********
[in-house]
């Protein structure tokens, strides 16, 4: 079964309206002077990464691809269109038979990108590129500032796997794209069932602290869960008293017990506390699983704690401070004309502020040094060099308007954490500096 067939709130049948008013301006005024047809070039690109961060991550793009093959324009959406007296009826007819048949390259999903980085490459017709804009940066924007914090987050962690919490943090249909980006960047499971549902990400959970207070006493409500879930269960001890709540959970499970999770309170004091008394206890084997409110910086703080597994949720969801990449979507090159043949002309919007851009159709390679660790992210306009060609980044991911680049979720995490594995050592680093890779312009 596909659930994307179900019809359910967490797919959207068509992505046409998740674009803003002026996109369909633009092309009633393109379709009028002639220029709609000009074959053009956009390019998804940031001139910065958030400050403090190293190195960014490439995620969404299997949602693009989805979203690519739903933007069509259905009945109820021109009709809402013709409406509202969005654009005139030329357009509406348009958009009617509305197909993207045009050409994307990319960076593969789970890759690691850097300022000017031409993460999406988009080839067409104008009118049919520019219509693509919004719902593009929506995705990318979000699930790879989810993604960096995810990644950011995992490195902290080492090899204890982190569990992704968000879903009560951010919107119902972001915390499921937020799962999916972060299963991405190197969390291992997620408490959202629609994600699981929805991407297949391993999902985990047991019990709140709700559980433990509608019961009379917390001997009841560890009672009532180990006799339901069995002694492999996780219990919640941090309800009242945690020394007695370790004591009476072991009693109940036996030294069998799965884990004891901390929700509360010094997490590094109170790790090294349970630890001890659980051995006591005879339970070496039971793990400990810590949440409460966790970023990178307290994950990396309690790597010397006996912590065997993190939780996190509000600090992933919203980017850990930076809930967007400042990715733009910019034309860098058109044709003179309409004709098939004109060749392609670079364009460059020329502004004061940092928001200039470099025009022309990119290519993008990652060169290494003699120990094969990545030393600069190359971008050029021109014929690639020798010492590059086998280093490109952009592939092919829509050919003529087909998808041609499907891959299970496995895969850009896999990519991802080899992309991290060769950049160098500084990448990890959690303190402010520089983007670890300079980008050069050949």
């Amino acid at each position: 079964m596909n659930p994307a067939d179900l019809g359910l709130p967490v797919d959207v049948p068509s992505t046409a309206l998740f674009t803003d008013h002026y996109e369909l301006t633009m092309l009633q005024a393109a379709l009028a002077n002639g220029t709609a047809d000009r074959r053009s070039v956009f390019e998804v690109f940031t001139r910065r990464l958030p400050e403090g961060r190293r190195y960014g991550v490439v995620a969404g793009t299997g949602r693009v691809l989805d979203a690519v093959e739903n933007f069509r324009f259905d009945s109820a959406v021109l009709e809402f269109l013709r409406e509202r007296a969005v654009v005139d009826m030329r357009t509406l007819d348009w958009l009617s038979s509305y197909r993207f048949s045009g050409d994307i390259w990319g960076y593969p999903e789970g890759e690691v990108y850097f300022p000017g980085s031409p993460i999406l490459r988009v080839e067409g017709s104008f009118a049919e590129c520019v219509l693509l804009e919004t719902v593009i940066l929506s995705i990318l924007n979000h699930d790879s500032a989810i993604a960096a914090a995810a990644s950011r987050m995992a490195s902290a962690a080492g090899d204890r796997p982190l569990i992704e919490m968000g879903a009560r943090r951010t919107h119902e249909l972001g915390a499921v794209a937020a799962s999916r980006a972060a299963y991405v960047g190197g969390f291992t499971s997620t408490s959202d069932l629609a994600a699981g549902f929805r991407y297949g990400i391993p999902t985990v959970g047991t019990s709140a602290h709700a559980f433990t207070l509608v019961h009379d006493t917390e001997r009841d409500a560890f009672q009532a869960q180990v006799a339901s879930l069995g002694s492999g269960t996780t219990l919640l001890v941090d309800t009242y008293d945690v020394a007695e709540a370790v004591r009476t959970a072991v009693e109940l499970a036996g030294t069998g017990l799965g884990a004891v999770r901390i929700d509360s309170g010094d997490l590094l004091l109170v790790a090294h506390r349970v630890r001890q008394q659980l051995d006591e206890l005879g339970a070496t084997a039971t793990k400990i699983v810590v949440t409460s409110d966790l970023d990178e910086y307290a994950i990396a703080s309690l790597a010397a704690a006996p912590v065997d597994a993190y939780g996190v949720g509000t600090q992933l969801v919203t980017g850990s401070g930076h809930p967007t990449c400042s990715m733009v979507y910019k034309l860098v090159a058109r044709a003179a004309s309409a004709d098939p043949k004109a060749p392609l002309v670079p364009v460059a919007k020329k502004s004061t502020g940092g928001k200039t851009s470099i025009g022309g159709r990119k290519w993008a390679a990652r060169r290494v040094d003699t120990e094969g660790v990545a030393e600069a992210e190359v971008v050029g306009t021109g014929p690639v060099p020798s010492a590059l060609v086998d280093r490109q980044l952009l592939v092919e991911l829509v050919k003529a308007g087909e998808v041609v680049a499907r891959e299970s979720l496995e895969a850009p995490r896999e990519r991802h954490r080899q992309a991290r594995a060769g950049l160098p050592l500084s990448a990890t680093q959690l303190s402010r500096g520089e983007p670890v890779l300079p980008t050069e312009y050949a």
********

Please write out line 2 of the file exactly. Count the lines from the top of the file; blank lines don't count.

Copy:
């Protein structure tokens, strides 16, 4: 079964309206002077990464691809269109038979990108590129500032796997794209069932602290869960008293017990506390699983704690401070004309502020040094060099308007954490500096 067939709130049948008013301006005024047809070039690109961060991550793009093959324009959406007296009826007819048949390259999903980085490459017709804009940066924007914090987050962690919490943090249909980006960047499971549902990400959970207070006493409500879930269960001890709540959970499970999770309170004091008394206890084997409110910086703080597994949720969801990449979507090159043949002309919007851009159709390679660790992210306009060609980044991911680049979720995490594995050592680093890779312009 596909659930994307179900019809359910967490797919959207068509992505046409998740674009803003002026996109369909633009092309009633393109379709009028002639220029709609000009074959053009956009390019998804940031001139910065958030400050403090190293190195960014490439995620969404299997949602693009989805979203690519739903933007069509259905009945109820021109009709809402013709409406509202969005654009005139030329357009509406348009958009009617509305197909993207045009050409994307990319960076593969789970890759690691850097300022000017031409993460999406988009080839067409104008009118049919520019219509693509919004719902593009929506995705990318979000699930790879989810993604960096995810990644950011995992490195902290080492090899204890982190569990992704968000879903009560951010919107119902972001915390499921937020799962999916972060299963991405190197969390291992997620408490959202629609994600699981929805991407297949391993999902985990047991019990709140709700559980433990509608019961009379917390001997009841560890009672009532180990006799339901069995002694492999996780219990919640941090309800009242945690020394007695370790004591009476072991009693109940036996030294069998799965884990004891901390929700509360010094997490590094109170790790090294349970630890001890659980051995006591005879339970070496039971793990400990810590949440409460966790970023990178307290994950990396309690790597010397006996912590065997993190939780996190509000600090992933919203980017850990930076809930967007400042990715733009910019034309860098058109044709003179309409004709098939004109060749392609670079364009460059020329502004004061940092928001200039470099025009022309990119290519993008990652060169290494003699120990094969990545030393600069190359971008050029021109014929690639020798010492590059086998280093490109952009592939092919829509050919003529087909998808041609499907891959299970496995895969850009896999990519991802080899992309991290060769950049160098500084990448990890959690303190402010520089983007670890300079980008050069050949």